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Perroni v. Sachar

Supreme Court of Arkansas

March 2, 2017

SAMUEL A. PERRONI APPELLANT
v.
DAVID SACHAR, EXECUTIVE DIRECTOR OF THE ARKANSAS JUDICIAL DISCIPLINE AND DISABILITY COMMISSION AND THE ARKANSAS JUDICIAL DISCIPLINE AND DISABILITY COMMISSION APPELLEES

         APPEAL FROM THE PULASKI COUNTY CIRCUIT COURT [NO. 60CV-12-2715] HONORABLE MARY SPENCER MCGOWAN, JUDGE

          Timothy O. Dudley, for appellant.

          Leslie Rutledge, Att'y Gen., by: Colin R. Jorgensen, Ass't Att'y Gen., for appellee.

          JOHN DAN KEMP, Chief Justice.

         Appellant Sam Perroni appeals an order of the Pulaski County Circuit Court granting a motion to dismiss filed by appellees David Sachar, Executive Director of the Arkansas Judicial Discipline and Disability Commission, and the Arkansas Judicial Discipline and Disability Commission (collectively the "Commission"). For reversal, Perroni argues that the circuit court should have retained subject-matter jurisdiction, that he had standing, and that the facts in the complaint should have been taken as true. We dismiss Perroni's appeal for lack of subject-matter jurisdiction.

         I. Facts

         On January 10, 2011, Perroni filed a complaint with the Commission and its former executive director, David Stewart, against Circuit Judge Tim Fox. In his complaint, Perroni alleged that Judge Fox violated numerous provisions of the Arkansas Code of Judicial Conduct by (1) distributing partisan, political advertisements against an associate justice in his race for the supreme court, (2) causing false docket information to be recorded on his court docket, (3) misrepresenting his availability for a hearing, (4) having an extramarital affair with his former law clerk, and (5) failing to recuse or disclose the relationship when his former law clerk or members of her law firm appeared before him. A three-member panel of the Commission investigated Perroni's judicial complaint against Judge Fox. On July 7, 2011, Perroni received a copy of a letter written by Stewart to Judge Fox stating that the Commission's investigation panel had reviewed and dismissed Perroni's complaint. On October 31, 2011, Perroni filed a lawsuit against the Commission pursuant to the Arkansas Freedom of Information Act, seeking the identities of the members of the Commission's panel that had investigated his judicial complaint against Judge Fox. The circuit court ordered the Commission to disclose the identities of the members of the investigative panel, and the executive director complied with the circuit court's order.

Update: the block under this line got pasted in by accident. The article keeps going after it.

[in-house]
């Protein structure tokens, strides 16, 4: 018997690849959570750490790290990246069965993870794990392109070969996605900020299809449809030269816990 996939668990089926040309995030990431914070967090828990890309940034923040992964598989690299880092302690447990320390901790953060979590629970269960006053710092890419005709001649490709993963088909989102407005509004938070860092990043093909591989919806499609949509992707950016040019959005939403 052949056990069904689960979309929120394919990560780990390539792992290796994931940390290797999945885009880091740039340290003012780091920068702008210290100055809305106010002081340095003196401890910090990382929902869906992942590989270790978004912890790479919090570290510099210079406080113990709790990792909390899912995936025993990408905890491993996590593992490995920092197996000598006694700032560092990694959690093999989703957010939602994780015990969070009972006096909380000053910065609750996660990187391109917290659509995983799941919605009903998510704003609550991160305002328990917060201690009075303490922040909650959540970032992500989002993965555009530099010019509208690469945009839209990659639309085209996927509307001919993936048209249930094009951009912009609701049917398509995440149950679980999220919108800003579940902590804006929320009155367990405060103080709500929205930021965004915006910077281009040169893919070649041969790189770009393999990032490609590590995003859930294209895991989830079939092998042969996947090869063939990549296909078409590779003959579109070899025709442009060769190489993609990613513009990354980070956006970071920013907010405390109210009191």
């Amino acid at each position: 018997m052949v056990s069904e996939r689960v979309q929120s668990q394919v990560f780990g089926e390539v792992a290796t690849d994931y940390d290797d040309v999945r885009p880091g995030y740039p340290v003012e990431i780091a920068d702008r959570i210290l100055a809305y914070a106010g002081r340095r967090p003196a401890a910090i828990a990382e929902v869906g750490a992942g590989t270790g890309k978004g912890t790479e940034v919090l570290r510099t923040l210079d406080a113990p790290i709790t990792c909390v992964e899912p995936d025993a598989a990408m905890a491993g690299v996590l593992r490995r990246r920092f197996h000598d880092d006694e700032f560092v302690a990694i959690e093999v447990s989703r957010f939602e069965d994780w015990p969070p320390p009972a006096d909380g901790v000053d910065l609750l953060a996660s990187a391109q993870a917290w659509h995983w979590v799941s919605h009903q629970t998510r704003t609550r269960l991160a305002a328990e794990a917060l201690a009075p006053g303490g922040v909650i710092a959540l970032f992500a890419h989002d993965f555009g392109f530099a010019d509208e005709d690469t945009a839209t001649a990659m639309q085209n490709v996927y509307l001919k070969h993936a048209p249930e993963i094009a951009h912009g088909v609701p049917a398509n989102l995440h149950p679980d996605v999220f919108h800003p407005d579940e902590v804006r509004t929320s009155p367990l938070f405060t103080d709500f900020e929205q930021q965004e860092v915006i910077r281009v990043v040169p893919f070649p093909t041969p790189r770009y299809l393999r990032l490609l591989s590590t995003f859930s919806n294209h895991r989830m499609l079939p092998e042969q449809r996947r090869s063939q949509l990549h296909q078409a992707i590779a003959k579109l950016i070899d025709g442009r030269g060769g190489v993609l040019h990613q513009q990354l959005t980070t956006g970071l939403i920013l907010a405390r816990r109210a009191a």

On December 9, 2013, Perroni filed a second complaint with the Commission, alleging that Judge Fox intentionally violated campaign-finance laws, the Arkansas Freedom of Information Act, and a Pulaski County Circuit Court case-assignment plan. Perroni also alleged that Judge Fox abused the prestige of his office to advance his personal interests, attempted to cover up a conflict of interest concerning his former law clerk, and acted in a manner that eroded public confidence in the integrity and impartiality of the judiciary. The Commission found no probable cause on the complaint filed against Judge Fox, and as a result, the Commission did not file formal charges against him. The Commission dismissed Perroni's second judicial complaint. Perroni later requested disclosure of the identities of the members of the investigative panel that dismissed his second judicial complaint against Judge Fox. The executive director disclosed the names of those members.

         Perroni then filed an original complaint, an amended complaint, and a second amended complaint against the Commission for declaratory judgment, injunctive relief, and mandamus in Pulaski County Circuit Court. In his second amended complaint, Perroni requested that the circuit court declare Arkansas Code Annotated section 16-10-404 (Repl. 2010 & Supp. 2015) unconstitutional and void; that Rules 8(C), (D), and (E) of the Rules of Procedure of the Arkansas Judicial Discipline and Disability Commission concerning investigation panels exceeded the authority of the Supreme Court of Arkansas and the Commission, pursuant to Amendment 66(f) of the Arkansas Constitution; that the Commission's standard of "sufficient cause to proceed" with an investigation was unconstitutionally vague; and that the acts of the Commission's alternate-member investigation panel constituted a nullity. Perroni also requested the circuit court to issue a mandatory injunction and a writ of mandamus directing the Commission to investigate his complaints against Judge Fox as it had in similar cases naming other Arkansas judges.